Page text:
The clouds cloaked the tops of the Buttes and made for a magical view of this semi-arid landscape. There could have been Golden Eagles perched up there in the mist, but we wouldn’t have known it. We walked around for about fifteen minutes photographing this place few Coloradans have ever seen or even heard of. Meadowlarks serenaded us constantly and I answered back whistling their melodious song as best as I could. Our peaceful walk was interrupted by the sound of oil field workers and rigs punctuating the serene landscape. We said goodbye to this hidden world and hiked back to the car.
With the Buttes checked of my list it was time to do some serious driving up to South Dakota’s Black Hills. We drove back to the blissful blacktop of Colorado State Highway 14 and headed east to highway 71 taking north into Nebraska. We saw the flats give way to buttes and hills as we approached Scottsbluff, Nebraska under sunny skies and I was surprised to see so many pine and juniper trees. Nebraska is known for corn and flat lands, not trees and hills but here they were and quite scenic too.
Scottsbluff was our pit stop for lunch and an oil change before grinding on up to Deadwood. We stopped for a photo of me and the welcome to South Dakota sign before many miles of changing scenery. With no maps we were relying on our smart phones to guide us there. Note to all you travelers: bring a map! You just can’t trust a smart phone to find the best route in this situation and need another source, especially if you lose signal.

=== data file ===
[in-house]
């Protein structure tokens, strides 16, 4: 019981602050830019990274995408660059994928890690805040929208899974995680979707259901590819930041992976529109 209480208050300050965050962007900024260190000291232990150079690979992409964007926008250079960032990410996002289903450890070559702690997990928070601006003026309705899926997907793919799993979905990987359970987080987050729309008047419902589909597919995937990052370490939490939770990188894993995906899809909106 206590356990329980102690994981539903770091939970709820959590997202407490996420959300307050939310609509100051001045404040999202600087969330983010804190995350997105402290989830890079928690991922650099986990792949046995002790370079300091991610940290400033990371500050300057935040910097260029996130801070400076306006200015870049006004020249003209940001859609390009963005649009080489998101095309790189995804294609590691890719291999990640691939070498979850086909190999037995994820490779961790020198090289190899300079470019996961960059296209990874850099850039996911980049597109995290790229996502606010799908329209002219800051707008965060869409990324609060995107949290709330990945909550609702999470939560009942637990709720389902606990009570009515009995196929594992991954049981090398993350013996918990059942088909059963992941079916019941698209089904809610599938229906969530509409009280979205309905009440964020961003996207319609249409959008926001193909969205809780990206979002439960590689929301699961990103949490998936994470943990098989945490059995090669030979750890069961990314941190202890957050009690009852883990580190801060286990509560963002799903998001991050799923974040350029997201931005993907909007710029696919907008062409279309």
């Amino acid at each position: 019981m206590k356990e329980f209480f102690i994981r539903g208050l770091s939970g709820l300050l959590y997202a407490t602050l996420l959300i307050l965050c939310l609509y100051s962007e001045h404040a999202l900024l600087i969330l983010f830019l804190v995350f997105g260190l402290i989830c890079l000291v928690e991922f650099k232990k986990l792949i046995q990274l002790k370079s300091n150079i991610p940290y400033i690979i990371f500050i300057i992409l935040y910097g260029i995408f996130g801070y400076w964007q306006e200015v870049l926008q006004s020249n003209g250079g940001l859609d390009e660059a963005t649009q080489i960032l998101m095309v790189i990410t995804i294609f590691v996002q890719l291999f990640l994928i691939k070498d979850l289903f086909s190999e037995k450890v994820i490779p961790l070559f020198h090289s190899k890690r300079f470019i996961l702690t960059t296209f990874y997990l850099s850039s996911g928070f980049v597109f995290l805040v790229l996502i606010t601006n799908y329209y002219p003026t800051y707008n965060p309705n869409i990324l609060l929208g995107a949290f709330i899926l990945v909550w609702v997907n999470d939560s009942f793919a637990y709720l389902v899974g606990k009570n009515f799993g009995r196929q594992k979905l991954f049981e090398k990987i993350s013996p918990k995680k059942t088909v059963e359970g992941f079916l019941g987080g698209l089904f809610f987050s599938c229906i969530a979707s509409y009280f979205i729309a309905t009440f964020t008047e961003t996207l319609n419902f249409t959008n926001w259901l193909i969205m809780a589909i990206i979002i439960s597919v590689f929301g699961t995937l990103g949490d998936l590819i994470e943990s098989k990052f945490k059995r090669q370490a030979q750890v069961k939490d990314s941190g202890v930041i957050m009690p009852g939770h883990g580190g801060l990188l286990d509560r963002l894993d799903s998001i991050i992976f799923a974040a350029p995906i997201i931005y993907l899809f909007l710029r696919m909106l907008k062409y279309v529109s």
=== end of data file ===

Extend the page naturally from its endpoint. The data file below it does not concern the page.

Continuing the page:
One state left!
We rolled into Deadwood after a gorgeous drive through the heart of Black Hills country. Road construction halted our progress half a mile from downtown Deadwood. We were right in front of the Super 8 hotel and decided to pull in to investigate. At $83 for a Creekside room I thought it would be perfect. We unpacked then walked the creek trail fifteen minutes into the center of town giving our legs a much needed workout.
The creekside walkway into Deadwood.
We had a great meal at the Deadwood Social Club where the walls are decorated with all things 1870’s mining town. I knew this was going to be the best restaurant of the trip so we lived it up like a miner in town with cash. The wine flowed and the food kept coming until we parted ways with the club. Before we left I had to read about twenty minutes of new clips and facts on the area. We learned that prostitution was alive and well in Deadwood right up to 1980!
Pork shank at Deadwood Social Club.